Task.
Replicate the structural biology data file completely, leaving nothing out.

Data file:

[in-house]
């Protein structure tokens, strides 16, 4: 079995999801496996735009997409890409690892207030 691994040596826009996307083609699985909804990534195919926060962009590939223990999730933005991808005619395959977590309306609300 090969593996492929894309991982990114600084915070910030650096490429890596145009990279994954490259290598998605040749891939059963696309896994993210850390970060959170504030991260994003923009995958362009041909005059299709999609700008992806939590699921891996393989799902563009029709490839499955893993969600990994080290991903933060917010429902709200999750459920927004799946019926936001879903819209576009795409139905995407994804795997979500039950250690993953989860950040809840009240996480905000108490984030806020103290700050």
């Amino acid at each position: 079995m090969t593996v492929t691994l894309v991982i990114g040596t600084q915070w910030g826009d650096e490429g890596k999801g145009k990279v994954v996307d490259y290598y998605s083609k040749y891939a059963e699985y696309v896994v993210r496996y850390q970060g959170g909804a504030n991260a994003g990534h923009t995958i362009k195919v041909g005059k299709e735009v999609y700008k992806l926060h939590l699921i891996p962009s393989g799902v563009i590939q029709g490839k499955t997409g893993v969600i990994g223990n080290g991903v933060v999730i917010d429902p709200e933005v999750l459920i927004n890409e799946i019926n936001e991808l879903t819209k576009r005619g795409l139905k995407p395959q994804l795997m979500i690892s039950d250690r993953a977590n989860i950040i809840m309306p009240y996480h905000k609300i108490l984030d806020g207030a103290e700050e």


[in-house]
């Protein structure tokens, strides 16, 4: 079995999801496996735009997409890409690892207030 691994040596826009996307083609699985909804990534195919926060962009590939223990999730933005991808005619395959977590309306609300 090969593996492929894309991982990114600084915070910030650096490429890596145009990279994954490259290598998605040749891939059963696309896994993210850390970060959170504030991260994003923009995958362009041909005059299709999609700008992806939590699921891996393989799902563009029709490839499955893993969600990994080290991903933060917010429902709200999750459920927004799946019926936001879903819209576009795409139905995407994804795997979500039950250690993953989860950040809840009240996480905000108490984030806020103290700050």
């Amino acid at each position: 079995m090969t593996v492929t691994l894309v991982i990114g040596t600084q915070w910030g826009d650096e490429g890596k999801g145009k990279v994954v996307d490259y290598y998605s083609k040749y891939a059963e699985y696309v896994v993210r496996y850390q970060g959170g909804a504030n991260a994003g990534h923009t995958i362009k195919v041909g005059k299709e735009v999609y700008k992806l926060h939590l699921i891996p962009s393989g799902v563009i590939q029709g490839k499955t997409g893993v969600i990994g223990n080290g991903v933060v999730i917010d429902p709200e933005v999750l459920i927004n890409e799946i019926n936001e991808l879903t819209k576009r005619g795409l139905k995407p395959q994804l795997m979500i690892s039950d250690r993953a977590n989860i950040i809840m309306p009240y996480h905000k609300i108490l984030d806020g207030a103290e700050e």